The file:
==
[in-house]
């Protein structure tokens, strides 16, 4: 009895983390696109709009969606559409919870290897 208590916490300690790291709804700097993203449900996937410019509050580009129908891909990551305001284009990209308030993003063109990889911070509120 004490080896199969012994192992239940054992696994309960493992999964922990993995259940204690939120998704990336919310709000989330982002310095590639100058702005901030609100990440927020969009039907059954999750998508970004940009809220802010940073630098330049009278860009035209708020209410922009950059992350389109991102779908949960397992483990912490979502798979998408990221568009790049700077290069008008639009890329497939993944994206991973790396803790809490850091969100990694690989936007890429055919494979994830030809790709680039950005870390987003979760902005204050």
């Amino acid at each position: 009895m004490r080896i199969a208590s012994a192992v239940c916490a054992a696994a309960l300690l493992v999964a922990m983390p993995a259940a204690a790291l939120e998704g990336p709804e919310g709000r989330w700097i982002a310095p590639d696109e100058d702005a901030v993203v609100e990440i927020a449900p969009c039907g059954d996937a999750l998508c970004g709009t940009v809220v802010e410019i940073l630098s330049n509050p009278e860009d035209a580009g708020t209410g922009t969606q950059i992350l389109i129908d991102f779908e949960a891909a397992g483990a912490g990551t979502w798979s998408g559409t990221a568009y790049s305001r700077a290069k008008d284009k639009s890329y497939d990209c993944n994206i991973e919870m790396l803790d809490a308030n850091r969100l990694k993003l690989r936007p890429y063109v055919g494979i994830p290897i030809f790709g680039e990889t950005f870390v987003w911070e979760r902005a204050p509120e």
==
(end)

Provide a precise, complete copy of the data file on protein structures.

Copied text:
[in-house]
């Protein structure tokens, strides 16, 4: 009895983390696109709009969606559409919870290897 208590916490300690790291709804700097993203449900996937410019509050580009129908891909990551305001284009990209308030993003063109990889911070509120 004490080896199969012994192992239940054992696994309960493992999964922990993995259940204690939120998704990336919310709000989330982002310095590639100058702005901030609100990440927020969009039907059954999750998508970004940009809220802010940073630098330049009278860009035209708020209410922009950059992350389109991102779908949960397992483990912490979502798979998408990221568009790049700077290069008008639009890329497939993944994206991973790396803790809490850091969100990694690989936007890429055919494979994830030809790709680039950005870390987003979760902005204050």
């Amino acid at each position: 009895m004490r080896i199969a208590s012994a192992v239940c916490a054992a696994a309960l300690l493992v999964a922990m983390p993995a259940a204690a790291l939120e998704g990336p709804e919310g709000r989330w700097i982002a310095p590639d696109e100058d702005a901030v993203v609100e990440i927020a449900p969009c039907g059954d996937a999750l998508c970004g709009t940009v809220v802010e410019i940073l630098s330049n509050p009278e860009d035209a580009g708020t209410g922009t969606q950059i992350l389109i129908d991102f779908e949960a891909a397992g483990a912490g990551t979502w798979s998408g559409t990221a568009y790049s305001r700077a290069k008008d284009k639009s890329y497939d990209c993944n994206i991973e919870m790396l803790d809490a308030n850091r969100l990694k993003l690989r936007p890429y063109v055919g494979i994830p290897i030809f790709g680039e990889t950005f870390v987003w911070e979760r902005a204050p509120e």